It’s hard to know where to start with episode 10. At the end of the day, the episode is as chaotic as Gotham after the water contamination from the end of episode 8. The show not only flubs the villain story but manages to implode the remaining slivers of an overarching, cohesive plot. In fact, the episode seems to decidedly prove that there is no genuine or comprehensible story. There’s certainly no storyline available with a meaningful, consistent, or valid goal or even journey throughout.
Even if Titans has some clue as to what that plot might be, the villains of the show absolutely do not. Apparently, dosing the entire city with the anti-fear (and now crazy zombie-esque?) drug was not really an end goal at all, but simply a throwaway to hype up Red Hood as Gotham’s true savior. All that to take down Nightwing and the other Titans. How this tracks with what the season has provided us thus far is mysterious, to say the least. After non-stop back-and-forth motivations and betrayals by Jason, he winds up at Crane’s side as if nothing ever happened. Crane is still just Crane, defined by mediocracy and unconvincing ever-moving plans and motivations to take over Gotham. At the very end of the episode, they make a toast to “bad seeds”, not knowing he was breaking the fourth wall in doing so.
The episode moves into emergency territory with much of Gotham affected by the drug, the city put in full lockdown and quarantine, and general crime is causing generic chaos throughout the city – it is reminiscent of the episode as a whole. However, the true sacrifices to this setup are unfortunately our Titans, whose grand plan first involved showing up in random spots in the city to fight drugged criminals rather unsuccessfully. With that failure in plain sight, they somehow concoct the brilliant plan to turn themselves in as a group “for show”, with the idea being that they would post bail and then disappear. As a quick aside, the notion that these people – accused and arrested for poisoning and attacking an entire whole city – would be granted bail is just absolutely ridiculous to the point it almost hurts.
Shocking, however, is that this plan did not work out. Not because they were not granted bail, but because some Gotham City police are in cahoots with Red Hood and the attack the Titans. Now they are simply in hiding—a large group of (depending on the day) highly superpowered individuals up against the occasional handgun did, in fact, run away from the situation. Again, how this squares with the first nine episodes that portrayed the group as a very confident, dedicated to Gotham unit is anyone’s guess. It’s probably safe to assume that separating the group in this sort of war zone atmosphere of Gotham would, in fact, give it more of a gritty war zone sensation. However, it’s not only completely arbitrary but flat-out disingenuous to any premise laid down thus far.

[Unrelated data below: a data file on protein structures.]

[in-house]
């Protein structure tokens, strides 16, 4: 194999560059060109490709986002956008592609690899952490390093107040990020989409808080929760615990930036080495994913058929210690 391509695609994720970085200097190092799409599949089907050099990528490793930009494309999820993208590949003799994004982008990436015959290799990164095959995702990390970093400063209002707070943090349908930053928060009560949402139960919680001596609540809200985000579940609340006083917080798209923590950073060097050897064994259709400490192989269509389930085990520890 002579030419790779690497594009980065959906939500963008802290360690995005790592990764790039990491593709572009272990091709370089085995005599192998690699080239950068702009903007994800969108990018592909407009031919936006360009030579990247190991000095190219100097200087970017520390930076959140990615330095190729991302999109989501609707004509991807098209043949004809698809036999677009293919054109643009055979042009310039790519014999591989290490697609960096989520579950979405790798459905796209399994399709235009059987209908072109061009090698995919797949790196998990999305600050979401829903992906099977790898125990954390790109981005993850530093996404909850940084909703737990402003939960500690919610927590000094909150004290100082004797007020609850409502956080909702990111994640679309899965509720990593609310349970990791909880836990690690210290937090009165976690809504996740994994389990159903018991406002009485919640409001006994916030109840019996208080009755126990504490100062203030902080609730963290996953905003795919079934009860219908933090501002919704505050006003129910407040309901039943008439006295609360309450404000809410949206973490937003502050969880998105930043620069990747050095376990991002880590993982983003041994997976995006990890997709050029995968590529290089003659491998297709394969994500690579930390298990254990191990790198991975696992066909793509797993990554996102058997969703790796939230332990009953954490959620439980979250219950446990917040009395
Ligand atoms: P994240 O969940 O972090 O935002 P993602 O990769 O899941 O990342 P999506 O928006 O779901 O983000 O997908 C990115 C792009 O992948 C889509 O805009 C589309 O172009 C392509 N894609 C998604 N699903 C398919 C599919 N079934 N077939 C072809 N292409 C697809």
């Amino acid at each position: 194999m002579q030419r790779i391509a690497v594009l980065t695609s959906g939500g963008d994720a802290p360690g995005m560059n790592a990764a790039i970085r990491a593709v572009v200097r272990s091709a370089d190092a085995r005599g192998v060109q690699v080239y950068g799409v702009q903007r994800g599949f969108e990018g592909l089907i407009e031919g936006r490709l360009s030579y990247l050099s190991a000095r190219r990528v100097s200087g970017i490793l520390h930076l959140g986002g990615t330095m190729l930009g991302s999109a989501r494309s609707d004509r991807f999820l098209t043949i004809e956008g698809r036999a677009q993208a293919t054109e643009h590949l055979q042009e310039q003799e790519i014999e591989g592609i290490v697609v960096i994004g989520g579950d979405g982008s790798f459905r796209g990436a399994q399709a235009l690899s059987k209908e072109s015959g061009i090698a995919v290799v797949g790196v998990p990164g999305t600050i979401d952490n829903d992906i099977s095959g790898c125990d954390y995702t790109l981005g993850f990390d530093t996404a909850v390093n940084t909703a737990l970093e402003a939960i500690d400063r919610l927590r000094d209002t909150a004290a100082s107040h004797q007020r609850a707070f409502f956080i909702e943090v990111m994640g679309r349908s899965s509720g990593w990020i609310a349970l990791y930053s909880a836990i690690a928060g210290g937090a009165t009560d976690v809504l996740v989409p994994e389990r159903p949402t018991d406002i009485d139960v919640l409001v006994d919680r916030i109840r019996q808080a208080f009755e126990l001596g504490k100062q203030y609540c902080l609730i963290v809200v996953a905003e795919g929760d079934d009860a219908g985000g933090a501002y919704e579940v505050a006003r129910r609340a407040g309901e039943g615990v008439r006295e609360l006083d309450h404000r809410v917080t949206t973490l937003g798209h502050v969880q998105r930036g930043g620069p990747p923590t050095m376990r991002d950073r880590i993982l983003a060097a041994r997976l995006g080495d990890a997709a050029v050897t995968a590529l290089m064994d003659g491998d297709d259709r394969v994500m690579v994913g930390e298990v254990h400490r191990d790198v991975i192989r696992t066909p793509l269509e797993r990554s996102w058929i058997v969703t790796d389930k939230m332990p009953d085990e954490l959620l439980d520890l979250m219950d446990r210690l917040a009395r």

If the episode felt bold with its general Gotham story decisions, it undoubtedly felt more empowered to make some bold character-specific moves. It could be compared to the brief allusions to a chess match between the Titans and Red Hood early in the season, except the Titans – and Jason Todd honestly – are making completely random moves without any rhyme or reason. Hence, this episode.
We can start with Dick, who is given the most attention as always. While he just suffered some head trauma and is having occasional visions of the bat symbol, he otherwise comes across as mentally competent. While sane as he might be, his character is not consistent in the slightest. If he’s seeing bats, that would suggest he’s probably leaning into the “bad Batman” route some more, and one would expect that it would lead him to be more dark and batty, quite frankly. Here, though, he’s just lukewarm at best and making terrible, selfish decisions without the added necessary mental components to make it believable or understandable. The hardest pill to swallow is his line, “Gotham is on its own.” I mean, come on. Even in a “baddest Batman” situation, Gotham is very much attended to.
Other characters can be looked at more briefly because the absurdity speaks entirely for itself. Blackfire somehow sustained a deadly gunshot wound through her Tamaranian armor. Starfire attempts to heal (really?) her with her fire, but her sister merely absorbed it and takes it from her. Moving past how all of that is bad, we are yet again at a space where Starfire’s character and powers are just wrecked. Shockingly, the admittedly evil and traitorous Blackfire appears to be following her passion. It might be worth harping on how this storyline has a negative amount of reasons to take place within the Gotham story. It’s hard to even care at times when it’s treated like it’s some mild sisterly squabble among the “real stuff”.
Donna and Lydia’s interactions were so unnecessary. Of course, the show feels the need to tie Donna’s just-came-back-from-the-dead issue in a very shoddy knot. But Lydia sneaking around in a potato sack outfit acting a bit crazed, the two “fighting” for four seconds in mystical woods only for Donna to be told she is the greatest of everyone just didn’t need to happen. Her arc within episode 9 was plenty enough to redeem and re-hype her character, and this only brought it down.
To end on a high note, the random never-before-seen police station GCPD officers/workers that gave Commissioner Gordon the rundown on the situation and advised her what to do actually provided some solid acting. While the (what felt like) 23 seconds of that scene at the very beginning go the episode left more to be desired, it was solid.